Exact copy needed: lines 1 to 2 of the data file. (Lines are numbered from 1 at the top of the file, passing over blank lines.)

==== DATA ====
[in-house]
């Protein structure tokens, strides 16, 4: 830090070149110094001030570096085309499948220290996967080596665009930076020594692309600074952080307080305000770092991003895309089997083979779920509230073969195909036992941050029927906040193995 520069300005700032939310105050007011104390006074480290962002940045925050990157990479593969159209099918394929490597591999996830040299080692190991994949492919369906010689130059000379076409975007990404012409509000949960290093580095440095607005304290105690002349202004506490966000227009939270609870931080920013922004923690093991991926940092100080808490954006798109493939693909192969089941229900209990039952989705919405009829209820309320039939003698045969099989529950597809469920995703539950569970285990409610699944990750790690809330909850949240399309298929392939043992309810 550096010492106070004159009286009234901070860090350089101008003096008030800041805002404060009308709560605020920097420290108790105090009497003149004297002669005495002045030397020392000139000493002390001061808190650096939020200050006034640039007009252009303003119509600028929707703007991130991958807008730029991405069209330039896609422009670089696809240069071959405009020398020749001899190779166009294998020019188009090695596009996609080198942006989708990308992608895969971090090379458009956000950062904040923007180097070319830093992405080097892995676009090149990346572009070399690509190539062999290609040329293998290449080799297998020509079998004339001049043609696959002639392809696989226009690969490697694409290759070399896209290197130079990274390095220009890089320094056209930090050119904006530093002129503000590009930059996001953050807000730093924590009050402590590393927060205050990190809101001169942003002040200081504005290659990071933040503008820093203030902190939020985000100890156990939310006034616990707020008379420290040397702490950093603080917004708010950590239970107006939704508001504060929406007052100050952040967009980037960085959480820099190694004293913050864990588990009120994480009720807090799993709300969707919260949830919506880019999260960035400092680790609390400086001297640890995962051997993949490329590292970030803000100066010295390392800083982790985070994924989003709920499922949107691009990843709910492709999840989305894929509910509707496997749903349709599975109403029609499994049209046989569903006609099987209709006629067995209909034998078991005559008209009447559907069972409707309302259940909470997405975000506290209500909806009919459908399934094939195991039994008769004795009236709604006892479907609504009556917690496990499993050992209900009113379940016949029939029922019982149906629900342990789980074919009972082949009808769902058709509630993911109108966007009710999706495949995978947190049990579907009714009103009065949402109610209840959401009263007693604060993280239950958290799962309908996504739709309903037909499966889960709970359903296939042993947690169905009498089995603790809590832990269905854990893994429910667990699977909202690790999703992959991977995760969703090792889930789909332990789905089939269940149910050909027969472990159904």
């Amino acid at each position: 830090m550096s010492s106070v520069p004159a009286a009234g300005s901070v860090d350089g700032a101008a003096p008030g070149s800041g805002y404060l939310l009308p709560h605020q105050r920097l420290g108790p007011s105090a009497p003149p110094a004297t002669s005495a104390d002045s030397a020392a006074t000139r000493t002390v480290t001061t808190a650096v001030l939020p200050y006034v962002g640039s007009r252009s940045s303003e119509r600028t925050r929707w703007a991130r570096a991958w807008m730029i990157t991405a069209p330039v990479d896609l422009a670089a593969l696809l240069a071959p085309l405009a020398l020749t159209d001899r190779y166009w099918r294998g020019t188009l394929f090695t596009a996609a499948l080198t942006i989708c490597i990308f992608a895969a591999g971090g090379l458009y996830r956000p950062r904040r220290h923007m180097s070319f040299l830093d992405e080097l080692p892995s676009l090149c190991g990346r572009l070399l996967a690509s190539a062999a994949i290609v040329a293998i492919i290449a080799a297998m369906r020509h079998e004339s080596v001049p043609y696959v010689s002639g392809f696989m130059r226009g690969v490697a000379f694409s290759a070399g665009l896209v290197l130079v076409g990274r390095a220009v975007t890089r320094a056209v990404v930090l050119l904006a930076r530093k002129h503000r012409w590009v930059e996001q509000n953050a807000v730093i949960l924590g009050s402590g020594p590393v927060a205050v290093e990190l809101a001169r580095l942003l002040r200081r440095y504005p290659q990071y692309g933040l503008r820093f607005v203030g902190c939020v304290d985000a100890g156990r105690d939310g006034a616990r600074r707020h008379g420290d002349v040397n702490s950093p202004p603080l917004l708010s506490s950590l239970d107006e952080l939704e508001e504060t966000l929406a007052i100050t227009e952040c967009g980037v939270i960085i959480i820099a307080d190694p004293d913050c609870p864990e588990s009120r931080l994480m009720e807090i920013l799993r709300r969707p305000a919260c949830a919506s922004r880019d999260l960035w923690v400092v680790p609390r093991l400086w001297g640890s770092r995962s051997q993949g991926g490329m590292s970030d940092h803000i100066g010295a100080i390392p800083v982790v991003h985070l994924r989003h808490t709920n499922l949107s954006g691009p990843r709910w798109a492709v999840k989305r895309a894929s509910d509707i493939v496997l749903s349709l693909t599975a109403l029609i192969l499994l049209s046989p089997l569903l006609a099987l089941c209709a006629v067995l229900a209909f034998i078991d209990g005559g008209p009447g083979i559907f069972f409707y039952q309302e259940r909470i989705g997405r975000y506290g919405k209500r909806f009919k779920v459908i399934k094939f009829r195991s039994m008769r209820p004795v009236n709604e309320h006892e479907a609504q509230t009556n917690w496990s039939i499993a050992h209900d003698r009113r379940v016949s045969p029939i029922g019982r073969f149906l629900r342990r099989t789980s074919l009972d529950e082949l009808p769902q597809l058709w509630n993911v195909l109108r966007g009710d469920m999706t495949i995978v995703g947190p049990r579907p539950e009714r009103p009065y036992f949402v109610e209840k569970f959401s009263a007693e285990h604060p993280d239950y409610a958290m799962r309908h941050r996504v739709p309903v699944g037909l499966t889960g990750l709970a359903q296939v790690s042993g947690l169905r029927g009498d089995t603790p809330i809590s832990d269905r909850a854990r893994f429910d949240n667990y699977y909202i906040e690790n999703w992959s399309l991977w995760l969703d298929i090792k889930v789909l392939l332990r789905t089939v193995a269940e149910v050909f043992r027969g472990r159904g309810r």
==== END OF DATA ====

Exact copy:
[in-house]
């Protein structure tokens, strides 16, 4: 830090070149110094001030570096085309499948220290996967080596665009930076020594692309600074952080307080305000770092991003895309089997083979779920509230073969195909036992941050029927906040193995 520069300005700032939310105050007011104390006074480290962002940045925050990157990479593969159209099918394929490597591999996830040299080692190991994949492919369906010689130059000379076409975007990404012409509000949960290093580095440095607005304290105690002349202004506490966000227009939270609870931080920013922004923690093991991926940092100080808490954006798109493939693909192969089941229900209990039952989705919405009829209820309320039939003698045969099989529950597809469920995703539950569970285990409610699944990750790690809330909850949240399309298929392939043992309810 550096010492106070004159009286009234901070860090350089101008003096008030800041805002404060009308709560605020920097420290108790105090009497003149004297002669005495002045030397020392000139000493002390001061808190650096939020200050006034640039007009252009303003119509600028929707703007991130991958807008730029991405069209330039896609422009670089696809240069071959405009020398020749001899190779166009294998020019188009090695596009996609080198942006989708990308992608895969971090090379458009956000950062904040923007180097070319830093992405080097892995676009090149990346572009070399690509190539062999290609040329293998290449080799297998020509079998004339001049043609696959002639392809696989226009690969490697694409290759070399896209290197130079990274390095220009890089320094056209930090050119904006530093002129503000590009930059996001953050807000730093924590009050402590590393927060205050990190809101001169942003002040200081504005290659990071933040503008820093203030902190939020985000100890156990939310006034616990707020008379420290040397702490950093603080917004708010950590239970107006939704508001504060929406007052100050952040967009980037960085959480820099190694004293913050864990588990009120994480009720807090799993709300969707919260949830919506880019999260960035400092680790609390400086001297640890995962051997993949490329590292970030803000100066010295390392800083982790985070994924989003709920499922949107691009990843709910492709999840989305894929509910509707496997749903349709599975109403029609499994049209046989569903006609099987209709006629067995209909034998078991005559008209009447559907069972409707309302259940909470997405975000506290209500909806009919459908399934094939195991039994008769004795009236709604006892479907609504009556917690496990499993050992209900009113379940016949029939029922019982149906629900342990789980074919009972082949009808769902058709509630993911109108966007009710999706495949995978947190049990579907009714009103009065949402109610209840959401009263007693604060993280239950958290799962309908996504739709309903037909499966889960709970359903296939042993947690169905009498089995603790809590832990269905854990893994429910667990699977909202690790999703992959991977995760969703090792889930789909332990789905089939269940149910050909027969472990159904």